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> He says his aim was actually to save the library money in the long run, by not having to repurchase books which often go in and out of fashion with readers. One of Finley’s choices, for instance, was John Steinbeck’s “Cannery Row.”

Any librarian worth their salt will tell you that every library should have a copy of Cannery Row. Any algorithm that says it should be discarded is simply wrong.

Circulation numbers can be very useful. But they cannot tell you what people will be looking for in the future. Common sense and experience are necessary to put the list in the proper context.

A good librarian can talk knowledgeably about thousands of books. They are community treasures that are not easily replaced by algorithms. They do a lot more than just put books on the shelf. Just as there will always be bartenders, there will always be librarians.

There is a culture war going on in libraries. The old guard -- book reading, book loving librarians -- are being replaced, especially at the top, by hip "Library Scientists" who want to push ebooks, internet access terminals and even rock concerts in libraries.

Ultimately there is a balance to be struck. Budgets are tight and libraries are evolving. But if libraries are going to remain useful and relevant, they will need to provide both internet access AND copies of "Cannery Row".

That said, the guy in the article did a bad thing and he'll likely lose his job at minimum.

This effectively boils down to whether libraries should serve what people actually read/do - or what they "should" read. Pretty much all the comments from this article fall on one of the two sides with each person talking past each other.

I don't think that the issue isn't the difference between what people "should" and do read, but between what people read now and what they're likely to read in the future (on the scale of years or decades). Collective tastes of the public ebb and flow over time.

The trick would be between finding the difference between actually needing the book later, or just hoarding something that will never be needed again...or at least, that introduces more of a cost to keep than it would cost to dispose of it and buy it again later if it does come back into fashion.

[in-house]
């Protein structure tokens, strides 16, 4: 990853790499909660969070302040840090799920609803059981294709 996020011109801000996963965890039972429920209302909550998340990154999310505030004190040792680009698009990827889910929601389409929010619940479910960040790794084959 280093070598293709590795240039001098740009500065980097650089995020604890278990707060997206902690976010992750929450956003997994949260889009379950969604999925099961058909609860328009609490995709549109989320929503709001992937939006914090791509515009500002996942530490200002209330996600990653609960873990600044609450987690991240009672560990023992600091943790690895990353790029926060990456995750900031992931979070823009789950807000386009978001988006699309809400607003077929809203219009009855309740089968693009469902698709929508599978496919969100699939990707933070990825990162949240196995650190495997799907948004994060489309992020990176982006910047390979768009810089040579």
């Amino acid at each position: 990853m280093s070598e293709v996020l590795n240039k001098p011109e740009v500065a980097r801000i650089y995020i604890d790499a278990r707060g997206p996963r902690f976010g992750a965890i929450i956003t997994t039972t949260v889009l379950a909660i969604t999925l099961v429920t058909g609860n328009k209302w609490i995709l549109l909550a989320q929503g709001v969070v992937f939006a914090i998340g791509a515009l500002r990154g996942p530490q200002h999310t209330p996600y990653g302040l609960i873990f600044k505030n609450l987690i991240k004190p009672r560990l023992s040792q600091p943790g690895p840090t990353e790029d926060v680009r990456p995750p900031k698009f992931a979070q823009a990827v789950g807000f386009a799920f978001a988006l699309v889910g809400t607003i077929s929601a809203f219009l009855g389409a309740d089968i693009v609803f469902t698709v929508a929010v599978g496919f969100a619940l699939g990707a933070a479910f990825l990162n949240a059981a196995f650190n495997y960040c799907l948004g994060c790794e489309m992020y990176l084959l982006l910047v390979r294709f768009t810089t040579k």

Optimizing for future use would generally lead you to purging most older books altogether, as newly released books generally have higher readership. With few exceptions its unlikely for popular taste to switch to a classic book en masse at the same time.

The only exception is if you knew a school were to assign the book as required reading to an entire grade - but that's really a rare and special case.

FWIW I think there is room for curated "should read" sections in a library. Optimizing purely for use is more the purview of a bookstore. But to support that the bulk of the shelf space should be serving the broadest use possible.

I had in mind cases where a book might surge from being checked out once a year to being checked out once a month, maybe something like a historical book about a specific Native American tribe when they're in the news for a while, or something.

It seems like one of those "big data things", looking for odd relationships between things, like vampires being more popular during Democratic presidencies and zombies being more popular during Republican ones (as a tongue-in-cheek example: http://www.mrscienceshow.com/2009/05/correlation-of-week-zom...)

The librarian in the article cited a future need to re-buy a book that was previously culled. I guess what I'm trying to work toward would be an idea of finding non-obvious signs of when certain categories of books might become more and less popular, what patterns (if any) govern that schedule, and from that, make predictions of expected cost in keeping certain books around, as opposed to selling them off immediately. I'm playing around with the idea of whether there's a better way than "current readership + age of book" to predict, to a useful degree, the probability of it being more or less popular in the future.

There's more than just the merit of the title to consider, however. Condition is an ignored part of many library collection policies. Books that look old and dirty are a turn off for users. I've said over and over again, "If a book is worth buying, it's worth buying again." If in doubt, throw it out. Buy a new one.

Curious why you think Cannery Row is such an important novel?

Well, it's no Of Mice and Men, but:

- Steinbeck is a major American writer (Pulitzer Prize, Nobel Prize). I feel like any library should have a complete collection of his works, if possible.

- He wrote a sequel called Sweet Thursday.If you're going to keep a copy of that, you'd best keep Cannery Row too.

- It's really thin. Like maybe 1/6 of an inch. Won't take up much space.

- It's often assigned in schools.

To be honest, I didn't like it very much. Now that I think about it, maybe the algorithm was on to something. :)

There's a lot of important works that aren't very likable, but that doesn't diminish their importance.

Maybe you hate A Tale of Two Cities or loathe A Handmaid's Tale, but it's important that books that make up the cultural foundation or provide relevant commentary on it are available.

If it was all about popularity the library would be jammed full of nothing but garbage by John Grisham, Dan Brown and Stephanie Meyer. It would be high-fructose all the way.

Eat your vegetables. Digest difficult, disagreeable things.

Honestly, if you're running an algorithm based solely on circulation numbers without taking into account at least one "Greatest 100 books of all time" list then you're overweighting immediate observation and underweighting historical consensus.

... Besides, what's the point of having books on shelves if you can't browse and find something great?

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